Wildlife Welfare and Rehabilitation

While the California Department of Fish and Wildlife is NOT a wildlife rehabilitator, we recognize the value of rehabilitative care for individual wild animals.

CDFW works with interested agencies and organizations - volunteer and otherwise - to ensure high quality practices in the rehabilitation of sick, injured, orphaned, or displaced California wildlife.

For the purpose of this policy, wildlife rehabilitation means "any activity undertaken to restore to a condition of good health, for the purpose of release to the wild, animals occurring naturally and not normally domesticated in this State."

Animals listed as detrimental in Section 671 of Title 14, CCR shall be rehabilitated and released only as specifically authorized by CDFW.

Extended care of animals listed in Section 671, viable wild populations of which do not exist in California, shall occur only under the authority of a permit issued pursuant to that Section.

On occasion the Wildlife Investigations Lab also deals with "wild animal welfare issues". Sometimes native wild animals and exotic wild animals that are listed as "restricted species" are confiscated because of illegal possession, or other problems. The devoted team of wildlife biologists, wildlife veterinarians and administrative staff at the WIL care for these wild animals by providing food and medical stabilization on a temporary basis. Staff work tirelessly to find adequate permanent placement for these animals at nature centers, zoos and qualified permitted restricted species facilities for less fortunate animals that cannot be returned to the wild.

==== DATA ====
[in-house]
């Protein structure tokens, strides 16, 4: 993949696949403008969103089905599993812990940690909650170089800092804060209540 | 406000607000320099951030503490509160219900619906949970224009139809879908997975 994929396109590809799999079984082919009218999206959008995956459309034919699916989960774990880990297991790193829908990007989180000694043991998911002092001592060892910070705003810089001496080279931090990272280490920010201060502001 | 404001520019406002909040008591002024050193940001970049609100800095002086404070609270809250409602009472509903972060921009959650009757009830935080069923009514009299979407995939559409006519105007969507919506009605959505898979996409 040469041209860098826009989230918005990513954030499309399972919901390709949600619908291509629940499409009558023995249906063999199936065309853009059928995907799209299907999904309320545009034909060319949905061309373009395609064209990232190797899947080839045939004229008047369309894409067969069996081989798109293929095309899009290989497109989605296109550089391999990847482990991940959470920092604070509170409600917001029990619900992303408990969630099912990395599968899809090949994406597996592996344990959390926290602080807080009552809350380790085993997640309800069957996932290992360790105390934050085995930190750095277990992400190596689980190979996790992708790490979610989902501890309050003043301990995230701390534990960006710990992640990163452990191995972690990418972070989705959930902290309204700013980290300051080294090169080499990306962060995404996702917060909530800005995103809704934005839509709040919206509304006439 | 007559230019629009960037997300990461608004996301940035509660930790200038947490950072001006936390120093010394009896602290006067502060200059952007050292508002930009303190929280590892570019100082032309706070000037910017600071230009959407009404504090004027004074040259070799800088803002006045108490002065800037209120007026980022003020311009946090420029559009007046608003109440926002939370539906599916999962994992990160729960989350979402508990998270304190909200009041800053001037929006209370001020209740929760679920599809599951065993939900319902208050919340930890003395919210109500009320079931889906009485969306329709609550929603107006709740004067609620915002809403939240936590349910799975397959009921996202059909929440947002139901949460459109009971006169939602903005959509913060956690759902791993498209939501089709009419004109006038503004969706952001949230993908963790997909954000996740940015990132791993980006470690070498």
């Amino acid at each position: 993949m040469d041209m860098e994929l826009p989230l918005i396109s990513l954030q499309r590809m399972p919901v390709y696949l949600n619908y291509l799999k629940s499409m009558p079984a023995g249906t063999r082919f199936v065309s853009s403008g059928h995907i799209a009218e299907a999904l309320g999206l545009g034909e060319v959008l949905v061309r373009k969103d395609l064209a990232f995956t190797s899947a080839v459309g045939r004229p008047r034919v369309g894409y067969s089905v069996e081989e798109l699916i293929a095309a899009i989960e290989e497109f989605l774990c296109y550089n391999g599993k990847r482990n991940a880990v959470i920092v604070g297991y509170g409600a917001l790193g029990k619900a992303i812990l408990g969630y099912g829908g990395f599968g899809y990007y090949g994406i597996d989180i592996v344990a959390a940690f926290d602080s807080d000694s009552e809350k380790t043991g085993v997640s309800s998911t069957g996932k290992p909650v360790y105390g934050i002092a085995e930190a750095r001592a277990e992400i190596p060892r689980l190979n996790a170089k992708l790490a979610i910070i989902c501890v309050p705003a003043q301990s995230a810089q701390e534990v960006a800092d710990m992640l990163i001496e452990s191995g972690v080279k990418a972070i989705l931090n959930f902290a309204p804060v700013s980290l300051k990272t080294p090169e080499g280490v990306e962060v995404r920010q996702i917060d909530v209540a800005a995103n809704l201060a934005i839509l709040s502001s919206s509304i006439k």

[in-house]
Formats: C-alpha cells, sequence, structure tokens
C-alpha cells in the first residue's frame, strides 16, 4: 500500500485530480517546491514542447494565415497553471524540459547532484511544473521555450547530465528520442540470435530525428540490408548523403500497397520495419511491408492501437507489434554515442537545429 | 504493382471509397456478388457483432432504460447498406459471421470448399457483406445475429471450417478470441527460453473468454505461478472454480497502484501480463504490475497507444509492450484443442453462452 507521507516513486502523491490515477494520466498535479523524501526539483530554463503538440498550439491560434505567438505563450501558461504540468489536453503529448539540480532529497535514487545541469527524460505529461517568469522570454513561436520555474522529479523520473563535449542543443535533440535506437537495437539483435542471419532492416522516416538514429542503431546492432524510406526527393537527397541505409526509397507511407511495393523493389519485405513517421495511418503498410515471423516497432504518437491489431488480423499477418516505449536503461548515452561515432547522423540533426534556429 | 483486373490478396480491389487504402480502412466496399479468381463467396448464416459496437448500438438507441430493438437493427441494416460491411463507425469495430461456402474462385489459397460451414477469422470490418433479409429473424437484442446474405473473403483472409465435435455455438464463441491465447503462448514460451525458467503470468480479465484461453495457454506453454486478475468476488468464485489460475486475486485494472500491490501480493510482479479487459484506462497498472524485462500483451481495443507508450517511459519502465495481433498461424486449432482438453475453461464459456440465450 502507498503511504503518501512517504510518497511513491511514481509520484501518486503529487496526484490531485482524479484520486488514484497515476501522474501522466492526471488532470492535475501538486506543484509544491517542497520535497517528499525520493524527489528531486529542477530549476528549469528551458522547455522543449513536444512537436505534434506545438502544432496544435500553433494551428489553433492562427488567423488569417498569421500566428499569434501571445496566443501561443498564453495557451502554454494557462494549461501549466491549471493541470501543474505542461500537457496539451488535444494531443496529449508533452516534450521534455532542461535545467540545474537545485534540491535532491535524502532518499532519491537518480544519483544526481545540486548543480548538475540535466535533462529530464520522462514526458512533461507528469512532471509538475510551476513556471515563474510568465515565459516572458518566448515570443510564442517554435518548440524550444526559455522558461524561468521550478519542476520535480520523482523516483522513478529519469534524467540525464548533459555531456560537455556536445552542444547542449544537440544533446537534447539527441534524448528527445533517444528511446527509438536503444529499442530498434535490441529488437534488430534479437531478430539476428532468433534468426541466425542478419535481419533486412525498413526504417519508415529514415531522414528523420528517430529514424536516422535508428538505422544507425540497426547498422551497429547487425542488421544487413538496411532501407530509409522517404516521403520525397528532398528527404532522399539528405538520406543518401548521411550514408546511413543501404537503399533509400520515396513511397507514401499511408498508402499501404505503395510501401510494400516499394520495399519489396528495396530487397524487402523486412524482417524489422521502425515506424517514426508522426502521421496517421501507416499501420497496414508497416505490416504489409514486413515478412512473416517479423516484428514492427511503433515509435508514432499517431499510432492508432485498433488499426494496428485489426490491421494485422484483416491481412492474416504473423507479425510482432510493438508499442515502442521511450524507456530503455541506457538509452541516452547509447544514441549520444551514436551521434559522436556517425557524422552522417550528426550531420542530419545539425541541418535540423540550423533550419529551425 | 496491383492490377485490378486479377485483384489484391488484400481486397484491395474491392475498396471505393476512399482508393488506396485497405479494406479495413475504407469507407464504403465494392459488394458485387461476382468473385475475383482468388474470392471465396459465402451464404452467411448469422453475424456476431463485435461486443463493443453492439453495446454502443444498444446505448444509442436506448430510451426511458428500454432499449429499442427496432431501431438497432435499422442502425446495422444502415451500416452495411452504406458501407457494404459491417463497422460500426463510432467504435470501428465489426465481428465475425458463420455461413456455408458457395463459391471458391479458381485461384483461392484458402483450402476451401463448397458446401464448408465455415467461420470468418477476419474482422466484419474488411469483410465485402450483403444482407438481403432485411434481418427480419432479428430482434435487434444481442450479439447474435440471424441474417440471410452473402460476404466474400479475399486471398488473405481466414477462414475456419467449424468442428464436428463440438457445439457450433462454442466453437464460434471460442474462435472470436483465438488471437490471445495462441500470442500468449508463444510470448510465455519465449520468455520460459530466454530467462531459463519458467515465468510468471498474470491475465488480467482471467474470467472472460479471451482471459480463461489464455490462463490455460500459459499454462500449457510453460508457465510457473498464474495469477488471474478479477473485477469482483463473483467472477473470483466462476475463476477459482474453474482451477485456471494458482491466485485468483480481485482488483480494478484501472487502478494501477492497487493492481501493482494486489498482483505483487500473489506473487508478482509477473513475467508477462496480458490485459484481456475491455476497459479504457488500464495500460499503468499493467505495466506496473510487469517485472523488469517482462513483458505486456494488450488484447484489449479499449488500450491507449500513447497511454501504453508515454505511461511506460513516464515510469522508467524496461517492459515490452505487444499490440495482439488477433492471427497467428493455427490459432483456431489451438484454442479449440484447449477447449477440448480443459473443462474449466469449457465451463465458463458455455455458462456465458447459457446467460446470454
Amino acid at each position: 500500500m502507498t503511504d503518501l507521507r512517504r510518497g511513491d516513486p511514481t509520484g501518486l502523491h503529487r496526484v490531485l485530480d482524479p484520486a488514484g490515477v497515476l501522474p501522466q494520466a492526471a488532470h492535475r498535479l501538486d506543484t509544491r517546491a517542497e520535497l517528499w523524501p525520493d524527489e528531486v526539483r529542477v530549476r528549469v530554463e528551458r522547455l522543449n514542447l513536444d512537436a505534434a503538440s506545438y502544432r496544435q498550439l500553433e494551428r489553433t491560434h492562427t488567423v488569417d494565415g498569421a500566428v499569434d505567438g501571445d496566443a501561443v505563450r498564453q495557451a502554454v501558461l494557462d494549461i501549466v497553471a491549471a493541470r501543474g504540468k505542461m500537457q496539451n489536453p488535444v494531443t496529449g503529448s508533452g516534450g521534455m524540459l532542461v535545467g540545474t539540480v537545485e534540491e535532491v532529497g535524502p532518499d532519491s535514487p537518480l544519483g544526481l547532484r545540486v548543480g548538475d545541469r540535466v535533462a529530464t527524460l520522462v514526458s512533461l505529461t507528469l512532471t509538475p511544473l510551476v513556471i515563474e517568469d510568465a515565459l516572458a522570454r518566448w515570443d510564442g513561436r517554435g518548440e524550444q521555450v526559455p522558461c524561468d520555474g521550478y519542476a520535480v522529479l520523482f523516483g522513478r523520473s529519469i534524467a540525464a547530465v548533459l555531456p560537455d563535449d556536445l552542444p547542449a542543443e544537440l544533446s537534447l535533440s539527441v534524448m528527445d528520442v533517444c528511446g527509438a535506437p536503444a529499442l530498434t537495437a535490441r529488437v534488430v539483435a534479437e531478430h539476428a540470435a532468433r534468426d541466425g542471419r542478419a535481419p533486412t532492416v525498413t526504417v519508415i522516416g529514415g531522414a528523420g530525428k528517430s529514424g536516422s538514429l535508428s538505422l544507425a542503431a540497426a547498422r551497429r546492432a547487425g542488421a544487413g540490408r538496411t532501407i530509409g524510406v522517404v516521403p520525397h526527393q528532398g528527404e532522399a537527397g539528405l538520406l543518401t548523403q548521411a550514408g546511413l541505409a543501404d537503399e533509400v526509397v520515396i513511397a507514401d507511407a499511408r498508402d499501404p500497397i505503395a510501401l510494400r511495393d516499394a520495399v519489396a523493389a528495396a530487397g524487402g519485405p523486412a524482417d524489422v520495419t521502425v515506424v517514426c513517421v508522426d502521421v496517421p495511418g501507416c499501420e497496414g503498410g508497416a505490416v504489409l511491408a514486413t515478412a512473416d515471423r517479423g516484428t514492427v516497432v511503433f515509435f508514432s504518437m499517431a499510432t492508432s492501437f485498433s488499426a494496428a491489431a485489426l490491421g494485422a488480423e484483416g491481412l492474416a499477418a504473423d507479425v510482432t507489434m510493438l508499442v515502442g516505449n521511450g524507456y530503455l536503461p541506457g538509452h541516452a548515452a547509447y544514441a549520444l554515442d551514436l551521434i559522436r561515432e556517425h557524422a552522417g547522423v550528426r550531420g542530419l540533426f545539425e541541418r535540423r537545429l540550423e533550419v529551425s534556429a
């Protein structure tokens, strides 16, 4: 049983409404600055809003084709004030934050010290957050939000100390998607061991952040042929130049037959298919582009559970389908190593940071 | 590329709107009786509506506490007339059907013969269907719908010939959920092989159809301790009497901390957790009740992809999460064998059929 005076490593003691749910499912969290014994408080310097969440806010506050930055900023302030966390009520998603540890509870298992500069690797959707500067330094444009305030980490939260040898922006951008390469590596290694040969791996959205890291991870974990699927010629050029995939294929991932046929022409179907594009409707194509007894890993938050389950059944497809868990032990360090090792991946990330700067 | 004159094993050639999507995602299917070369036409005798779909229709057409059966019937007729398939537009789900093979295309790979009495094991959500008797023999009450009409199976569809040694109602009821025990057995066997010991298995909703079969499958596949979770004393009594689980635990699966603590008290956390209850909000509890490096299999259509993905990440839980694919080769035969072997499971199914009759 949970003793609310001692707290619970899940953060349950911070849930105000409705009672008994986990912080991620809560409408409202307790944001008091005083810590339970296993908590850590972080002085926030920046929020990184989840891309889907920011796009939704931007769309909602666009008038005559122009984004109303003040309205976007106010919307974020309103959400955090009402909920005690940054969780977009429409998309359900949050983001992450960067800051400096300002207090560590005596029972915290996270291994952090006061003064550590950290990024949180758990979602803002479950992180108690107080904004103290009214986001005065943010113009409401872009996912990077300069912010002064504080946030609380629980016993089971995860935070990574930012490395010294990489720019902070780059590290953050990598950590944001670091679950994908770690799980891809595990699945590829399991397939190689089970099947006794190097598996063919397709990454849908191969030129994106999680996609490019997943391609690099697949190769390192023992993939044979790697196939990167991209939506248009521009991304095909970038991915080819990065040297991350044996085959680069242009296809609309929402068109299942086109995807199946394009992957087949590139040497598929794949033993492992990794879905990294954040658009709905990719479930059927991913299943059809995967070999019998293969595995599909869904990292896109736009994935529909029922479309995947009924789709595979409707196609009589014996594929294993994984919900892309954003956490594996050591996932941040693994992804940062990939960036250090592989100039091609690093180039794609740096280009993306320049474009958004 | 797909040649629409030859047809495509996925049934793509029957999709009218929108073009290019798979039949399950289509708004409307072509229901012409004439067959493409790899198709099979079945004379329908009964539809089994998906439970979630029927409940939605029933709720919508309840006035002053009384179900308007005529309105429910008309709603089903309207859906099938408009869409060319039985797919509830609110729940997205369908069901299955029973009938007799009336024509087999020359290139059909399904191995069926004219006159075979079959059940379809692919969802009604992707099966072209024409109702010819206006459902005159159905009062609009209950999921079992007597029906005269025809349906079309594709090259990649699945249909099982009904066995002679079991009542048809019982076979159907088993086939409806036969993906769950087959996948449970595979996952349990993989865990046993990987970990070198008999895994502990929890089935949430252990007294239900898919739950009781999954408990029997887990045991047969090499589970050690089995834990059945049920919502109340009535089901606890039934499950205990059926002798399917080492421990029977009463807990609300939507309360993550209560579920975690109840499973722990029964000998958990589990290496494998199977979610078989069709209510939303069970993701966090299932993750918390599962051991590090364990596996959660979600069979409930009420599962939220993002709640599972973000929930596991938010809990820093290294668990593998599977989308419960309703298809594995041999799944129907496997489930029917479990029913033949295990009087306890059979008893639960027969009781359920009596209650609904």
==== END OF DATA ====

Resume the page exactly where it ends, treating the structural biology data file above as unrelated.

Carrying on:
Interested in becoming a wildlife rehabilitator? See the application process in the California Code of Regulations T-14 Section 679(e)(2)(A)-(E), linked below.

link opens in new tab or windowRegulations Verbatim (PDF)

Rehab Team at Work

WIL staff also work closely with CDFW's License and Revenue Branch in reviewing restricted species facilities permits for the following:

  • Zoonotic diseases
  • Disease concerns for native wildlife species
  • Disease concerns for livestock and poultry
  • Escape and the establishment of wild populations
  • Competition of feral populations with native species

If you have any questions email the Wildlife Rehabilitation program.